Saturday, December 29, 2007

Sunday dollars+sense: When the hand nears twelve...

New Year ’s Eve is when you make a resolution to do something you won’t enjoy, right? That’s how it is for most of us. We decide to stop smoking, get fit, actually save money – to do the sort of things we won’t enjoy.

To help us we often pre-commit. We flush our cigarettes down the toilet, buy a long-term gym membership, hide our credit cards in the freezer - anything to lock us in to a pattern of behaviour that we normally can’t stand.

But for another smaller group of people it’s entirely different...

And until recently those of us who resolve to do unpleasant things at this time of year knew nothing about them.

They are called “joyless consumers”. They never spend frivolously, find it hard to pamper themselves and experience something close to physical pain if cash unnecessarily leaves their wallets.

Ran Kivetz and Itamar Simonson from Columbia and Stanford universities described them in a study entitled Self-Control for the Righteous.

On a day-to-day basis their behaviour makes sense. As the professors note: “Spending on necessities has a distinct advantage over luxuries because one cannot do without necessities whereas spending on luxuries is often seen as wasteful, irresponsible, and even immoral.”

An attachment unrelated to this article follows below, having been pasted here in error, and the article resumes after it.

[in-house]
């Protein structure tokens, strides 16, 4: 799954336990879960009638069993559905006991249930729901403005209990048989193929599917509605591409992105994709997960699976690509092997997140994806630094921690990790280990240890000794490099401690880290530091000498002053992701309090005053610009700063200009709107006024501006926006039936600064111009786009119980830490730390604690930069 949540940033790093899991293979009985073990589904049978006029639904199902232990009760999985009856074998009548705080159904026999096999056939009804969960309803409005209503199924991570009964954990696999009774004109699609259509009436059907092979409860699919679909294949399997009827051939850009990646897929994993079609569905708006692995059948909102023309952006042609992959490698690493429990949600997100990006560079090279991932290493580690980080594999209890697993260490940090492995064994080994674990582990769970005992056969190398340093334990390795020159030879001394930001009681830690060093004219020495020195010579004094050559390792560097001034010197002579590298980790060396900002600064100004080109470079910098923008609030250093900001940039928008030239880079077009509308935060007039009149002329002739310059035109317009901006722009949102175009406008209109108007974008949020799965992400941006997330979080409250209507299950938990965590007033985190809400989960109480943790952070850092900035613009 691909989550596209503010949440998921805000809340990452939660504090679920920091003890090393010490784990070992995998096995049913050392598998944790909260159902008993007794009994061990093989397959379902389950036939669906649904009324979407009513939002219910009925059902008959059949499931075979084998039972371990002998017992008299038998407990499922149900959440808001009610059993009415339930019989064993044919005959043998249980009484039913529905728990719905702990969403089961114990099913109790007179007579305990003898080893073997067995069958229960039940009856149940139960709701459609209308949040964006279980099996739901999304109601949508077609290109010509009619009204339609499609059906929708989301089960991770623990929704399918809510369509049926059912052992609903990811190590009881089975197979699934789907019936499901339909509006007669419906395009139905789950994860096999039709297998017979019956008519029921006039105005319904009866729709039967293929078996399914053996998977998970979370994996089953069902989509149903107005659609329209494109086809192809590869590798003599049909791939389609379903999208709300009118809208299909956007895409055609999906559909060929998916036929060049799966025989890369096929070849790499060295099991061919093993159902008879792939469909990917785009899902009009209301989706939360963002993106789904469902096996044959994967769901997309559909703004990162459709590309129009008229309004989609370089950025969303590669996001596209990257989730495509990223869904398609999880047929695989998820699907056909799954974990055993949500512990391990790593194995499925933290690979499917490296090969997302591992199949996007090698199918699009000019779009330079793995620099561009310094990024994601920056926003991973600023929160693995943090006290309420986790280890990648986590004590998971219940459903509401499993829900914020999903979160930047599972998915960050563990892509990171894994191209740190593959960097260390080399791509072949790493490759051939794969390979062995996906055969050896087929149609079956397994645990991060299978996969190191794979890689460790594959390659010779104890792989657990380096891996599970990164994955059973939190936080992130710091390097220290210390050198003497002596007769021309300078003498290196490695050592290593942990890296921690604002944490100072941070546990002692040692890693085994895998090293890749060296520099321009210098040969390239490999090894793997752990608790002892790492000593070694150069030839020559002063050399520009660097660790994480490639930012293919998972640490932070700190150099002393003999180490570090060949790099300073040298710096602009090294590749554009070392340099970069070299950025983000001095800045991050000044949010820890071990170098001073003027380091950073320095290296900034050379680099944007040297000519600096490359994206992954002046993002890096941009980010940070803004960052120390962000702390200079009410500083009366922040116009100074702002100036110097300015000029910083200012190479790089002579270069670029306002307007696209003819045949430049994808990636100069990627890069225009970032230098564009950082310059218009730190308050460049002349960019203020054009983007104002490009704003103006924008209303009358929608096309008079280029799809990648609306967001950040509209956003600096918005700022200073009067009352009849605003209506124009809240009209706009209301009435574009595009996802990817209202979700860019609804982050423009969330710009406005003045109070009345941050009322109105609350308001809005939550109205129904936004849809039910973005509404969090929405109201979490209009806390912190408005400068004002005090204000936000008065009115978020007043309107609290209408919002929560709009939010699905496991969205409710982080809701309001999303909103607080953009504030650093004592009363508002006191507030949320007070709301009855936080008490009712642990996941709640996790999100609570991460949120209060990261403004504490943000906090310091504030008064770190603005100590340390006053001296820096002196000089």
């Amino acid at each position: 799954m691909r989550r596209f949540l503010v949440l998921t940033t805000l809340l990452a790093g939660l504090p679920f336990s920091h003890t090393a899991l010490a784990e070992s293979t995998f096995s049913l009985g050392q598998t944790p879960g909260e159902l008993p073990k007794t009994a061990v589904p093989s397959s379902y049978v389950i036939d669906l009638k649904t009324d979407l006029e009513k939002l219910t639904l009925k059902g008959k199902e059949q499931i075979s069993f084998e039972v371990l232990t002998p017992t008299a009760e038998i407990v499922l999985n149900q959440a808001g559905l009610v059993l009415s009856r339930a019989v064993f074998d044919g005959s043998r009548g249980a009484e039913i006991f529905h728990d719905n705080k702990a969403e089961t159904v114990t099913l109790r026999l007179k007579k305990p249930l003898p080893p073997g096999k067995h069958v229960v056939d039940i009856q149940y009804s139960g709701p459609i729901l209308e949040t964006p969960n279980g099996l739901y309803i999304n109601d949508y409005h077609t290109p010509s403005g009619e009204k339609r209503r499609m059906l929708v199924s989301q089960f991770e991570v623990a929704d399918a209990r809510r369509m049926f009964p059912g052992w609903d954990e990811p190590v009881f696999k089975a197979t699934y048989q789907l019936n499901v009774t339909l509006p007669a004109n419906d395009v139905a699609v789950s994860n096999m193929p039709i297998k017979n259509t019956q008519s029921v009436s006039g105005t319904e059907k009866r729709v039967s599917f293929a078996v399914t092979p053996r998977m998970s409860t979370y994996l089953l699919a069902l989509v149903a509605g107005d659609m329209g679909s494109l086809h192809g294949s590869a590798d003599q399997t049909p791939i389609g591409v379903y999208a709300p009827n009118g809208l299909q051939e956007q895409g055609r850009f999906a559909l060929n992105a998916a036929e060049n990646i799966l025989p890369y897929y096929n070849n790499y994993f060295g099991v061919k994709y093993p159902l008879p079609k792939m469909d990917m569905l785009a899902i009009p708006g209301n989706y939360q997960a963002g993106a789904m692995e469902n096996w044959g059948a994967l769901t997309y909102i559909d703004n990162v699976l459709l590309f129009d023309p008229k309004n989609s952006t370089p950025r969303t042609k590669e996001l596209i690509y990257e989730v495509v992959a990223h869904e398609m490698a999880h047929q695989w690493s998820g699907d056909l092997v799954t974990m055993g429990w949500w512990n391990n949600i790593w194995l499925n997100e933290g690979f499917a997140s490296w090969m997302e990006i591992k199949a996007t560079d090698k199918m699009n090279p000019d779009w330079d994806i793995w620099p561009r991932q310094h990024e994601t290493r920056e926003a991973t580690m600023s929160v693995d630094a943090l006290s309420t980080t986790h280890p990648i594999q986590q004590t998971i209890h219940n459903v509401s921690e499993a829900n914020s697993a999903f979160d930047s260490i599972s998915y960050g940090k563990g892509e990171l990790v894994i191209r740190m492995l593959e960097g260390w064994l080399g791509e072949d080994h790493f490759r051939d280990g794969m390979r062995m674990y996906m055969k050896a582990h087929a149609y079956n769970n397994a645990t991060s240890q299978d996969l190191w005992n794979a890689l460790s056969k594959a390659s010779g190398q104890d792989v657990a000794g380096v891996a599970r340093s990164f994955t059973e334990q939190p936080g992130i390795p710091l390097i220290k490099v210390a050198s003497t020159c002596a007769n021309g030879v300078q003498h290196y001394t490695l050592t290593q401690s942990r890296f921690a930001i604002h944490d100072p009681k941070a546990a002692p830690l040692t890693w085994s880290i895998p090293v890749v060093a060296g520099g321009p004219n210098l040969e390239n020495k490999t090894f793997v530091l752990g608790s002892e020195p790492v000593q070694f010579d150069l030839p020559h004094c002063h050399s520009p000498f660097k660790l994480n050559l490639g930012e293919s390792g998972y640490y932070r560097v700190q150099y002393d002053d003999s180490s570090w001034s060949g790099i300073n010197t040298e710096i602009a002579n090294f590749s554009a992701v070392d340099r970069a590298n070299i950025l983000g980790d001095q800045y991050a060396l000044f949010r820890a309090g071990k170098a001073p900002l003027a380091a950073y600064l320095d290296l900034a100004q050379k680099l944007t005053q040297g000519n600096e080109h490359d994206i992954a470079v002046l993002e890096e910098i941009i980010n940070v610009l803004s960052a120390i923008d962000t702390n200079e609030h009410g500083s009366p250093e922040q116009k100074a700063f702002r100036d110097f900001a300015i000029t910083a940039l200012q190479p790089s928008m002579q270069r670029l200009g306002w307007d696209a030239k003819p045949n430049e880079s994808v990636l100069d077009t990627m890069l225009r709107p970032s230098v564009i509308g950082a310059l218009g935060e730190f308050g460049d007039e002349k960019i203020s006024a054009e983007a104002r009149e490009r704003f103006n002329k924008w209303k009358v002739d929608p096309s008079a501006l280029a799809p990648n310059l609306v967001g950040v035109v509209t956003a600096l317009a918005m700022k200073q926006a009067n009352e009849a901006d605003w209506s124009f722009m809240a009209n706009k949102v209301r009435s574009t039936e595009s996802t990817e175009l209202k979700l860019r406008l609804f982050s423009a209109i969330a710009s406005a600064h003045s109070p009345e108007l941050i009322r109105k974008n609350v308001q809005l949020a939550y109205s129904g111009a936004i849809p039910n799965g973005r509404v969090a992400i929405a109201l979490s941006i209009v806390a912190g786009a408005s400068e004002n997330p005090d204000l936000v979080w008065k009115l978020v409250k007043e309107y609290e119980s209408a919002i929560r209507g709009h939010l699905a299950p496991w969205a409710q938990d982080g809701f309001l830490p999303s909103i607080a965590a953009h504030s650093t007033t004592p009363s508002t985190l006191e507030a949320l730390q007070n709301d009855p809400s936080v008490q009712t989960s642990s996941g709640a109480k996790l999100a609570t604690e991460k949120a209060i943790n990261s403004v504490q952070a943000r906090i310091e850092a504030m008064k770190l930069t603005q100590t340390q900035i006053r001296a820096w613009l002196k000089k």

But as a way of living every day their lifestyle sucks. That’s why they sometimes pre-commit to a splurge in order to break free.

Kivetz and Simonson caught them at it.

They offered 6000 Americans the chance to take part in a lottery. They were given a choice of what to accept as a prize should they win. They could pick cash ($85) or a luxury prize of lesser value (a one hour facial worth $80).

The best financial decision is to go for the cash. It’s worth more and if you really want a facial you can buy it with the cash and have $5 left over.

And yet an astonishing one quarter of the Americans they tested passed up the cash to go for the facial.

Asked why, they said things like: “If I chose the cash, I would probably spend it on something I need rather than something I would really enjoy” and “This way I will have to pamper myself”.

These people have a control problem every bit as serious as the people who can’t give up smoking, who can’t save, and can’t lose weight.

Some of them will be making their own resolutions tomorrow night, resolving to loosen up, be a bit bad - just for once.

Raise them a glass as the hand nears twelve.

Ran Kivetz, Itamar Simonson, Self-Control for the Righteous: Toward a Theory of Precommitment to Indulgence, Journal of Consumer Research 2002 29:2, 199-217